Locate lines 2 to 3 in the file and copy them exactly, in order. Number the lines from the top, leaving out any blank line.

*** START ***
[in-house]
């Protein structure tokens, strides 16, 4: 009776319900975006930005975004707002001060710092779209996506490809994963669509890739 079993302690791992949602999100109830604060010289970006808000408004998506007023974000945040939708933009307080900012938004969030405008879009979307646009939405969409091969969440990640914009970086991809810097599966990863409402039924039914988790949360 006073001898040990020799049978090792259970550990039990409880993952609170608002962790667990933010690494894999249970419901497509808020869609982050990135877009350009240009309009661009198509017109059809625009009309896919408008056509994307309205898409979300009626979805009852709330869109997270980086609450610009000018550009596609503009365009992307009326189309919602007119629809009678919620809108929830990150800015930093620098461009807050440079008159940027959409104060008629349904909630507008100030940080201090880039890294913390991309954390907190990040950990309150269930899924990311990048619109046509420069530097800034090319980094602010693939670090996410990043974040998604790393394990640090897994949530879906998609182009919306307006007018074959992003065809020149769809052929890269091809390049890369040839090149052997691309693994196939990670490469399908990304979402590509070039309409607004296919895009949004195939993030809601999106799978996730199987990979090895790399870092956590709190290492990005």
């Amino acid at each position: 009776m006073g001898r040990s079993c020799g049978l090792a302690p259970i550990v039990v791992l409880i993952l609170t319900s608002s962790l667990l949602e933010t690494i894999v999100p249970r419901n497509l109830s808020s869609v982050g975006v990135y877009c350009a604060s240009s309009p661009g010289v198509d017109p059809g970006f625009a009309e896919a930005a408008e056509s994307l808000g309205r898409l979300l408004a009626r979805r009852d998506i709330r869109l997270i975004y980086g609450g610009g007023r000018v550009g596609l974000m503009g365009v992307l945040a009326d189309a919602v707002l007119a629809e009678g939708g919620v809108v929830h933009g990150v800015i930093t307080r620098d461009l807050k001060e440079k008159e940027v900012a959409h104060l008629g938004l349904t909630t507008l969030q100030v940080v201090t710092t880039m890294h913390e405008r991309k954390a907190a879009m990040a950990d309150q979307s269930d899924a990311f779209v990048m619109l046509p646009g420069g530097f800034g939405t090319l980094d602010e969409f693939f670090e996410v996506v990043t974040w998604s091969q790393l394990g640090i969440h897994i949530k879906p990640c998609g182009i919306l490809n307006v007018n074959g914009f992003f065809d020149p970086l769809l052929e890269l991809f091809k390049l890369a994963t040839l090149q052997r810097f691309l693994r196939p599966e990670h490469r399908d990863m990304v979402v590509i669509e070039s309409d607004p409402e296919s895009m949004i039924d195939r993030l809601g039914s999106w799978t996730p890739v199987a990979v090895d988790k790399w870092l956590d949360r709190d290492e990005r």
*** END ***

């Protein structure tokens, strides 16, 4: 009776319900975006930005975004707002001060710092779209996506490809994963669509890739 079993302690791992949602999100109830604060010289970006808000408004998506007023974000945040939708933009307080900012938004969030405008879009979307646009939405969409091969969440990640914009970086991809810097599966990863409402039924039914988790949360 006073001898040990020799049978090792259970550990039990409880993952609170608002962790667990933010690494894999249970419901497509808020869609982050990135877009350009240009309009661009198509017109059809625009009309896919408008056509994307309205898409979300009626979805009852709330869109997270980086609450610009000018550009596609503009365009992307009326189309919602007119629809009678919620809108929830990150800015930093620098461009807050440079008159940027959409104060008629349904909630507008100030940080201090880039890294913390991309954390907190990040950990309150269930899924990311990048619109046509420069530097800034090319980094602010693939670090996410990043974040998604790393394990640090897994949530879906998609182009919306307006007018074959992003065809020149769809052929890269091809390049890369040839090149052997691309693994196939990670490469399908990304979402590509070039309409607004296919895009949004195939993030809601999106799978996730199987990979090895790399870092956590709190290492990005």
């Amino acid at each position: 009776m006073g001898r040990s079993c020799g049978l090792a302690p259970i550990v039990v791992l409880i993952l609170t319900s608002s962790l667990l949602e933010t690494i894999v999100p249970r419901n497509l109830s808020s869609v982050g975006v990135y877009c350009a604060s240009s309009p661009g010289v198509d017109p059809g970006f625009a009309e896919a930005a408008e056509s994307l808000g309205r898409l979300l408004a009626r979805r009852d998506i709330r869109l997270i975004y980086g609450g610009g007023r000018v550009g596609l974000m503009g365009v992307l945040a009326d189309a919602v707002l007119a629809e009678g939708g919620v809108v929830h933009g990150v800015i930093t307080r620098d461009l807050k001060e440079k008159e940027v900012a959409h104060l008629g938004l349904t909630t507008l969030q100030v940080v201090t710092t880039m890294h913390e405008r991309k954390a907190a879009m990040a950990d309150q979307s269930d899924a990311f779209v990048m619109l046509p646009g420069g530097f800034g939405t090319l980094d602010e969409f693939f670090e996410v996506v990043t974040w998604s091969q790393l394990g640090i969440h897994i949530k879906p990640c998609g182009i919306l490809n307006v007018n074959g914009f992003f065809d020149p970086l769809l052929e890269l991809f091809k390049l890369a994963t040839l090149q052997r810097f691309l693994r196939p599966e990670h490469r399908d990863m990304v979402v590509i669509e070039s309409d607004p409402e296919s895009m949004i039924d195939r993030l809601g039914s999106w799978t996730p890739v199987a990979v090895d988790k790399w870092l956590d949360r709190d290492e990005r």